Her pupil laughed. “That should not take me exceedingly long. In the past, I have had training in fast-reading and become somewhat skilled in that activity.”

“That will be of use to you here. But first, let’s stop at the refectorium for a speedy breakfast. Then, I can take you to your personal reading sanctum. You will find it a quiet, private place for study and contemplation.”

The exterior of the eating hall glistened with auroral light as the pair approached its entrance. All of a sudden, Ranid spied a familiar towering shape walking into the huge building. He decided to speak about him to his new tutor.

“That is Iwis Nudum, the Intendant. He introduced himself to me yesterday. I was surprised when he said there might in the future be a position for me with him. His words struck me as strange, though. He underlined the need for unquestioning obedience and warned that some sort of testing was coming for me. That was startling and confusing. I still do not know what to make of him. Such a peculiar personage!”

Out of the corner of his eye, Ranid glanced at his companion. He was surprised by the somber frown on her brow. What had affected her so deeply? When she spoke, her voice was hushed up and had an ominous undertone.

“I don’t trust that man and am sorry that my father does,” she muttered guardedly. “Be careful with him. Should he give you any difficulty, tell me of it. I can get my father to look into the matter.”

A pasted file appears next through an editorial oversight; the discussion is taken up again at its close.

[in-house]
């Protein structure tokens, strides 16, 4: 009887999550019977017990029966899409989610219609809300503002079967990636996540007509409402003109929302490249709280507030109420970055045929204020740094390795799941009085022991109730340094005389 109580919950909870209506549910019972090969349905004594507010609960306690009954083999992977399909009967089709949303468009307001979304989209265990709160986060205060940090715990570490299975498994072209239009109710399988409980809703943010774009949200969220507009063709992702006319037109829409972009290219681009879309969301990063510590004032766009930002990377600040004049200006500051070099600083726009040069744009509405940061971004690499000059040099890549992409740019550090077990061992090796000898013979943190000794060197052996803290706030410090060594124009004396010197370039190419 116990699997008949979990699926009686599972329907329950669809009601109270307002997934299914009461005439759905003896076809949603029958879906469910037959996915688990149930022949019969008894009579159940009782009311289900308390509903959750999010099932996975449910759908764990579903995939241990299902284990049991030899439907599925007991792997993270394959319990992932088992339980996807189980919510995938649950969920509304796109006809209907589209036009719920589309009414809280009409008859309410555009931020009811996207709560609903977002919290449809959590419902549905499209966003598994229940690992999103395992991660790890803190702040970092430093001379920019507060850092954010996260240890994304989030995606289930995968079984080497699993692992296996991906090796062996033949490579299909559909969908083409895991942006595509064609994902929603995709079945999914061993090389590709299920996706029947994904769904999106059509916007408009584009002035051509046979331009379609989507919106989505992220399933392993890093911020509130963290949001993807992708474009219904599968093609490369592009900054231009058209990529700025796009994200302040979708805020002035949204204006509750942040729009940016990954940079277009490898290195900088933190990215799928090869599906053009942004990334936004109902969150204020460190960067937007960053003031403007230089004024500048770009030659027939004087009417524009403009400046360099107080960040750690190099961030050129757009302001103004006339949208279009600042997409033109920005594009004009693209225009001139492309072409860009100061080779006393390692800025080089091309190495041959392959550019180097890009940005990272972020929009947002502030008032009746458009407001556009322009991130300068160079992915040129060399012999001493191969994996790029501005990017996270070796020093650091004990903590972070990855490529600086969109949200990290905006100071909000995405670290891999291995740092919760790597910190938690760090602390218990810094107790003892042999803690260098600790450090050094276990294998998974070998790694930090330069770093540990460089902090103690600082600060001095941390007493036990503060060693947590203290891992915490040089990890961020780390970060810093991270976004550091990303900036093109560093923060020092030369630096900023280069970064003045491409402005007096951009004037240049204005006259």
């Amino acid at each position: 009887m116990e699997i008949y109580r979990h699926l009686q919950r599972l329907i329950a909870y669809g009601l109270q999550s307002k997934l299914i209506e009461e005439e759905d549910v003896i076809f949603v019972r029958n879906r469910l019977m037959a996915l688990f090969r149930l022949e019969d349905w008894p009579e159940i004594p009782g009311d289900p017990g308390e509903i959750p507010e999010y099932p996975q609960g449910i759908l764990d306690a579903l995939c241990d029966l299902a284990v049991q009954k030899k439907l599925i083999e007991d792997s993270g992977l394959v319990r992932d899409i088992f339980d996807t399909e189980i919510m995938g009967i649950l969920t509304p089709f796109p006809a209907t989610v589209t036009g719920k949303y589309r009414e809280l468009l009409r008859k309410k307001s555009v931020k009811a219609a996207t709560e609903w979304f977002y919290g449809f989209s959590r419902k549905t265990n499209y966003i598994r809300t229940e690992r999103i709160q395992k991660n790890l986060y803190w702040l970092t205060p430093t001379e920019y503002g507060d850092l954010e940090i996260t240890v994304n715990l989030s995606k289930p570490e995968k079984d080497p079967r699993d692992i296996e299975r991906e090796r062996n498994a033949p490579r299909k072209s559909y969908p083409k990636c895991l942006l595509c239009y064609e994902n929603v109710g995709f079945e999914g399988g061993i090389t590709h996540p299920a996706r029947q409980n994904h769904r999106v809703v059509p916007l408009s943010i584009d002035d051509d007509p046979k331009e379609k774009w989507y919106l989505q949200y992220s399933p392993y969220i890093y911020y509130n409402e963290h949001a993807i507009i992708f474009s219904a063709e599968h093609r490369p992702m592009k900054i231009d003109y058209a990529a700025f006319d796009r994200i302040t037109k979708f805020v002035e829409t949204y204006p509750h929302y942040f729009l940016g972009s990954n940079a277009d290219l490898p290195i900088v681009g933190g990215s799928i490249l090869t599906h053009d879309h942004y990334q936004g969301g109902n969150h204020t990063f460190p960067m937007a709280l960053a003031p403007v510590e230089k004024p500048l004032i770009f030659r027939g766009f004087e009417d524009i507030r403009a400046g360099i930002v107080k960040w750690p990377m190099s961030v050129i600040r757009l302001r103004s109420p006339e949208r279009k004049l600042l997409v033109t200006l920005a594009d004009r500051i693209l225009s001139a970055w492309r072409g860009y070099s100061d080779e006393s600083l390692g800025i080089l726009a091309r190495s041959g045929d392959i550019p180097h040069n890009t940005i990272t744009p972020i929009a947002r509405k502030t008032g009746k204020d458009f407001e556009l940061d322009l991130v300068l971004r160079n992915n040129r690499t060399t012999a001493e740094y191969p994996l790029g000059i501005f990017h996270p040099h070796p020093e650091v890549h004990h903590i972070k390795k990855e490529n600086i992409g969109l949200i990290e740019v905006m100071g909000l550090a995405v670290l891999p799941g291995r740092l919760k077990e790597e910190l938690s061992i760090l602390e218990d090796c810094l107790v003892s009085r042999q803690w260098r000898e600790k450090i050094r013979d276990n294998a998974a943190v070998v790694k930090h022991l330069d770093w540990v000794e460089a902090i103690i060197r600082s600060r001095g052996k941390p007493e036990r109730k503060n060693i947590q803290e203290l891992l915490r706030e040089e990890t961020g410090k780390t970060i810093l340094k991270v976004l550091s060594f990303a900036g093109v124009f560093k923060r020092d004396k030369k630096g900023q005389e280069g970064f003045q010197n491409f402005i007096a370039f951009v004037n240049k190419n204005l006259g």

They entered the refectorium and took an empty mensal in one corner. A server brought them platters of griddlecakes and panada. The two were almost finished eating when Glia started talking again.

“Iwis Nudum is in charge of the pharmaceutic trade that sustains the coenobium of Feretrum. He is the one who oversees the production of medicaments that people travel here for and that we sell outside our walls. The man directs the production of the frog and toad colonies that are the center of our economic activity.”

“I take it that you do not value him highly,” said Ranid. “What do you accuse this person of? What is his great offense?”

Glia avoided a direct answer by posing her own question.

“Have you ever come across any reference to a group called the Gnomons?” she said out of the blue.

Ranid racked his memory. “That name is mentioned in the early history of the amphibiotic current, before the Great Schism occurred. It was a tiny movement that attempted to establish direct mystical connection with the odyle. They were accused by their enemies of trying to bypass intermediary media, whatever they might be. The fear was that they wished to make all amphibians irrelevant. There would be no need for any bridge to the odyl if they succeeded. Each person would be capable of direct contact with the Sublime and Absolute.”

“Our ancestors, the earliest Batrachians, defeated them,” murmured Glia. “But some of those sectaries persisted, hiding underground. They grew mute, pretending not to be mystics. Their movement continues.”

“Continues?” said Ranid in shock.

“There are hints and signs of them here in Feretrum,” she told him in a near whisper.